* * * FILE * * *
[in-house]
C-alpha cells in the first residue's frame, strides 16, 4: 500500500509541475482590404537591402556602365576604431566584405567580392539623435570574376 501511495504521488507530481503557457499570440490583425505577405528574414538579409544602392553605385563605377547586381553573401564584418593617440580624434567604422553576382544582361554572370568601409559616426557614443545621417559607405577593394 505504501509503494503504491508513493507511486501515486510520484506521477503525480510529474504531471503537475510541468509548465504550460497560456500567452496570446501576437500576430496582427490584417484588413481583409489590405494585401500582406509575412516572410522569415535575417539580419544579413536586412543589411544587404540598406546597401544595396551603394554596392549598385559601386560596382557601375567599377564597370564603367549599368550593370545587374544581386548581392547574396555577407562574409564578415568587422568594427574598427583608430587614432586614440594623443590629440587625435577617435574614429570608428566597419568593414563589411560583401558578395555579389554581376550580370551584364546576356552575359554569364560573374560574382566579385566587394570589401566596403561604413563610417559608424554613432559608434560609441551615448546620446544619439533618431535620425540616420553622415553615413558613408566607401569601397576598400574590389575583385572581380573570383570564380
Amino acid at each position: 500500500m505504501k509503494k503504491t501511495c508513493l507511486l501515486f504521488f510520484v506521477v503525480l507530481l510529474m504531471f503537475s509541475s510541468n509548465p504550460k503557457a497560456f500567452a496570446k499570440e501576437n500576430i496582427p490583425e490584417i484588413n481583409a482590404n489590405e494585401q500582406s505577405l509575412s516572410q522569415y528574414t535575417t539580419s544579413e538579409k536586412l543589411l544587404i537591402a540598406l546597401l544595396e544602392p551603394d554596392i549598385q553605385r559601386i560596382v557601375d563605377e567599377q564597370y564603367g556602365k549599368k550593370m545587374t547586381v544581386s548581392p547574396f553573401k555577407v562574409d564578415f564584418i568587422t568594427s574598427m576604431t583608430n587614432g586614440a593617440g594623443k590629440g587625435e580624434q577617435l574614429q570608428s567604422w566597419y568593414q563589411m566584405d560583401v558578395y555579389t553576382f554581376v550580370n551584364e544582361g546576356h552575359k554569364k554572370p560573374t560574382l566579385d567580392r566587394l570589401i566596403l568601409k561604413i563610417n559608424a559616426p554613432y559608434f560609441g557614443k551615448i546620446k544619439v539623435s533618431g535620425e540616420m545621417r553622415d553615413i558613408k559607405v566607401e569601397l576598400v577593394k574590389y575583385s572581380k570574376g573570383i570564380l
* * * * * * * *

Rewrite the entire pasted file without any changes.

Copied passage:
[in-house]
C-alpha cells in the first residue's frame, strides 16, 4: 500500500509541475482590404537591402556602365576604431566584405567580392539623435570574376 501511495504521488507530481503557457499570440490583425505577405528574414538579409544602392553605385563605377547586381553573401564584418593617440580624434567604422553576382544582361554572370568601409559616426557614443545621417559607405577593394 505504501509503494503504491508513493507511486501515486510520484506521477503525480510529474504531471503537475510541468509548465504550460497560456500567452496570446501576437500576430496582427490584417484588413481583409489590405494585401500582406509575412516572410522569415535575417539580419544579413536586412543589411544587404540598406546597401544595396551603394554596392549598385559601386560596382557601375567599377564597370564603367549599368550593370545587374544581386548581392547574396555577407562574409564578415568587422568594427574598427583608430587614432586614440594623443590629440587625435577617435574614429570608428566597419568593414563589411560583401558578395555579389554581376550580370551584364546576356552575359554569364560573374560574382566579385566587394570589401566596403561604413563610417559608424554613432559608434560609441551615448546620446544619439533618431535620425540616420553622415553615413558613408566607401569601397576598400574590389575583385572581380573570383570564380
Amino acid at each position: 500500500m505504501k509503494k503504491t501511495c508513493l507511486l501515486f504521488f510520484v506521477v503525480l507530481l510529474m504531471f503537475s509541475s510541468n509548465p504550460k503557457a497560456f500567452a496570446k499570440e501576437n500576430i496582427p490583425e490584417i484588413n481583409a482590404n489590405e494585401q500582406s505577405l509575412s516572410q522569415y528574414t535575417t539580419s544579413e538579409k536586412l543589411l544587404i537591402a540598406l546597401l544595396e544602392p551603394d554596392i549598385q553605385r559601386i560596382v557601375d563605377e567599377q564597370y564603367g556602365k549599368k550593370m545587374t547586381v544581386s548581392p547574396f553573401k555577407v562574409d564578415f564584418i568587422t568594427s574598427m576604431t583608430n587614432g586614440a593617440g594623443k590629440g587625435e580624434q577617435l574614429q570608428s567604422w566597419y568593414q563589411m566584405d560583401v558578395y555579389t553576382f554581376v550580370n551584364e544582361g546576356h552575359k554569364k554572370p560573374t560574382l566579385d567580392r566587394l570589401i566596403l568601409k561604413i563610417n559608424a559616426p554613432y559608434f560609441g557614443k551615448i546620446k544619439v539623435s533618431g535620425e540616420m545621417r553622415d553615413i558613408k559607405v566607401e569601397l576598400v577593394k574590389y575583385s572581380k570574376g573570383i570564380l